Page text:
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  • Bernhardsson, Lennarth
    et al.
    University West, Department of Economics and IT, Division of Media and Design.
    Vallo Hult, Helena
    University West, Department of Economics and IT, Divison of Law, Economics, Statistics and Politics.
    Gellerstedt, Martin
    University West, Department of Economics and IT, Divison of Law, Economics, Statistics and Politics.
    Combining pedagogical strategies and ICT support for fostering the digitalized agentic learner2017In: INTED2017 Proceedings, 2017, 1433-1441 p.Conference paper (Refereed)
    Abstract [en]

    Higher education is facing exceptional challenges due to an increased complexity on the labour market. The work life of today is highly specialized and demands continuous education, i.e. lifelong learning. Higher education must focus on developing competencies for work life, beyond traditional theoretical knowledge [1]. To cater for these demands, higher education must adopt more application-oriented and trans-disciplinary research [2]. Moreover, colleges and universities could more systematically take responsibility for career development and adjust curricula for both traditional and non-traditional students [3]. A crucial question to address is how higher education could foster a student to become a “lifelong learner”? From a pedagogical perspective, it is of course vital to teach a student how to learn [4], aiming at achieving the skill to become a self-directed learner. Interestingly, it is argued that the qualities for being a proactive and agentic learner in higher education are the very same abilities required for effective professional practice [5]. We need to use educational strategies, e.g. work-integrated learning (WiL), as a part of the preparation of becoming an agentic learner, that permit them to successfully negotiate, engage and learn from what they are afforded, for both personal and professional outcomes [6]. Furthermore, we need to adopt important key factors that support fostering agentic learners [7].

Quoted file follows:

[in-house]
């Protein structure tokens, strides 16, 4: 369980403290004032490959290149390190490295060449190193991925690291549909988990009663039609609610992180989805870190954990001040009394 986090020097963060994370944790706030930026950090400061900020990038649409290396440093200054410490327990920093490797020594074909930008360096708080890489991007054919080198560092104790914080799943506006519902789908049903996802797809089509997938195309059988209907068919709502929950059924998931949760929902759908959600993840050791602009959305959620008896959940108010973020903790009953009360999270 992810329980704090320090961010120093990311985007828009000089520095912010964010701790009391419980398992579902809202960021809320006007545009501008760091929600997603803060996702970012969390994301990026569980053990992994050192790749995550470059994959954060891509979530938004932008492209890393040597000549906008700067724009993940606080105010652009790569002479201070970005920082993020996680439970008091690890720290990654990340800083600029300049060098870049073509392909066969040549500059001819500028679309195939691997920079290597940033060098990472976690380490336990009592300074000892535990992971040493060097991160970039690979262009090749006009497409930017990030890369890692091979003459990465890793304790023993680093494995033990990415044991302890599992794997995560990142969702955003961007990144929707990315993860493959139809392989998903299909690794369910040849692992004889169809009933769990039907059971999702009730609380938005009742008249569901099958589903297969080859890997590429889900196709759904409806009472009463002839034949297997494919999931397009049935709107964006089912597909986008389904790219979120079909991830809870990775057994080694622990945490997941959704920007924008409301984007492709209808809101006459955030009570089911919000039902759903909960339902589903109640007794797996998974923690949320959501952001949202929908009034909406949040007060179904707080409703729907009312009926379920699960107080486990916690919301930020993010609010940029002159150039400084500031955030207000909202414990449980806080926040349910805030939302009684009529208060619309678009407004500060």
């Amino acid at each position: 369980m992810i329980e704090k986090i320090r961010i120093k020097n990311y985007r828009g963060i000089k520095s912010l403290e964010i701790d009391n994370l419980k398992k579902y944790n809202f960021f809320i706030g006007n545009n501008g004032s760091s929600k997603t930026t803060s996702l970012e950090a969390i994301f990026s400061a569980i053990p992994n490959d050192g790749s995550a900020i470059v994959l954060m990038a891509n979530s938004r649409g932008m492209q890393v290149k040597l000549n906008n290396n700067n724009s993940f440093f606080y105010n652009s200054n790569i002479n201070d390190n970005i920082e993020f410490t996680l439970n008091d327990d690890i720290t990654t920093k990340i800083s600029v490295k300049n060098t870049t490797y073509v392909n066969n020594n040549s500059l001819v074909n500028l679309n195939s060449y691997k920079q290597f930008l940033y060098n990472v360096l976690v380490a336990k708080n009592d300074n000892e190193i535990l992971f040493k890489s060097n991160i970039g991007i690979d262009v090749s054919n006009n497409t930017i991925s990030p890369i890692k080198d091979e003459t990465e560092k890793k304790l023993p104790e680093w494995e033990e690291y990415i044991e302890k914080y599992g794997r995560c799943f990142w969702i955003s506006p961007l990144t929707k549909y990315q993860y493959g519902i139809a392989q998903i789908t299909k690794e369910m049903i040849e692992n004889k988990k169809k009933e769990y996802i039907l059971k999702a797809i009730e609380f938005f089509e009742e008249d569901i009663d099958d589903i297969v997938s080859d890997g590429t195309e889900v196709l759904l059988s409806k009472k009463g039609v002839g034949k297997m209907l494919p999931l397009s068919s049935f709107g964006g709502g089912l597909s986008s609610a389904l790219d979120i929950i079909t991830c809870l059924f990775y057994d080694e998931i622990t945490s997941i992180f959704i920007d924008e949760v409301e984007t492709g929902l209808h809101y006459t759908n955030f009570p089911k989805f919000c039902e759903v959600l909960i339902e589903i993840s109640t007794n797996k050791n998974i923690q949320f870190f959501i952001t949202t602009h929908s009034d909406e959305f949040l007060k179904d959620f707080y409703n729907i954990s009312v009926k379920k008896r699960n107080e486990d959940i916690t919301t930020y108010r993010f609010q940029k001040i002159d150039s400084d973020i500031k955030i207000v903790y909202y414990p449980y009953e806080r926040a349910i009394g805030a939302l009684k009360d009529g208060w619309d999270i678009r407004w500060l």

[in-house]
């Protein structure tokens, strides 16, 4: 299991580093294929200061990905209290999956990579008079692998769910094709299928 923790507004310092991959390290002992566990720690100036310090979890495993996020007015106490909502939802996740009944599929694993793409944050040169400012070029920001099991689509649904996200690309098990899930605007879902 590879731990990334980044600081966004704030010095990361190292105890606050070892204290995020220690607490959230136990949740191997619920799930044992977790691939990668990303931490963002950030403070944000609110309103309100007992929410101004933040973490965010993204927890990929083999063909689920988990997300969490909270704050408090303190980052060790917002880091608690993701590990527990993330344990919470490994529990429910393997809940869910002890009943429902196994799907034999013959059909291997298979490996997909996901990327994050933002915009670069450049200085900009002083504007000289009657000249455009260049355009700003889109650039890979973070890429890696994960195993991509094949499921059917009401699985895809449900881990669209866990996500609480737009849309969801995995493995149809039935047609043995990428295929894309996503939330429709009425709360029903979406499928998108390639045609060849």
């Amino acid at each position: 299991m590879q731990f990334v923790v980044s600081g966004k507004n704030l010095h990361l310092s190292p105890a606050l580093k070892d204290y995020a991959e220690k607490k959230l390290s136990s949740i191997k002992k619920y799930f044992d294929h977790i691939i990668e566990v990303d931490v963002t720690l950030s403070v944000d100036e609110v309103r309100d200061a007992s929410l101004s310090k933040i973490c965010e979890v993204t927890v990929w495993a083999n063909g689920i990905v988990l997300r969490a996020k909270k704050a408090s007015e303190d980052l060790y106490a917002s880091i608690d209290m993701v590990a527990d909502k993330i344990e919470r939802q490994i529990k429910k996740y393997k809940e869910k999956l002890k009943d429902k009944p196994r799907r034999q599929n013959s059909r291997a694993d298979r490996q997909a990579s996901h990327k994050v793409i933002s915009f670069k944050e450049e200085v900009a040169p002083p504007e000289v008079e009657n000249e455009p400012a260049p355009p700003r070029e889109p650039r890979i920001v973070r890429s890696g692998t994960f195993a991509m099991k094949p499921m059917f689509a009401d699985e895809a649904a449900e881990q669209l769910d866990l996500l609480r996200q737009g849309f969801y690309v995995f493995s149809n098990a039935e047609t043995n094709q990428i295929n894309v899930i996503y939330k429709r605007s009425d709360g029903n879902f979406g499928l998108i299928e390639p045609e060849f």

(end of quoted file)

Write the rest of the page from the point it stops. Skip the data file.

In parallel to pedagogical strategies and key factors, Information and Communication Technology (ICT) could play an important role for continuous learning [8-10]. Research shows that over the recent years, social media has been pointed out as a tool, not only for external communication, but also for informal learning within organizations [11-14]. 

    In this paper we wish to suggest a combination where important pedagogical strategies are combined with ICT-support. Moreover, we wish to suggest a strategy for how this combination could be practiced in higher education, making the transfer to work life smoother. 

    We acknowledge that students of today most often have good knowledge of the use of various digital tools such as Facebook, Youtube etc. This is however often constrained to the use of various platforms and tools for entertainment and social contacts. How these tools can be used for learning portfolios, both during their studies and for lifelong learning, is less known and used. We suggest that students during their education choose digital tools based on individual preferences and build a personal learning environment (PLE) [15]. The PLE should include “open tools”, such tools are available outside closed systems within organizations, in order to be useful also after graduation. The student has the possible to develop and re-use knowledge of tools and platforms to work in the new context, working life. However, the use of a PLE will not in itself do the trick. 

    Portfolio is one of many tools to assess learning. When the digital development progressed and applications on the Internet has expanded, the portfolio characteristics can be changed to the e-portfolio [16]. We advocate that both teachers and student need support for developing pedagogical strategies that optimize the use of ICT and aims at fostering agentic learners. We suggest that an e-portfolio may constitute such a joint support. 

    In this paper we will show that an e-portfolio and PLE can support important factors for fostering agentic learners who in an efficient way take advantage of modern ICT. In sum, we suggest an approach for fostering “digitalized agentic learners”.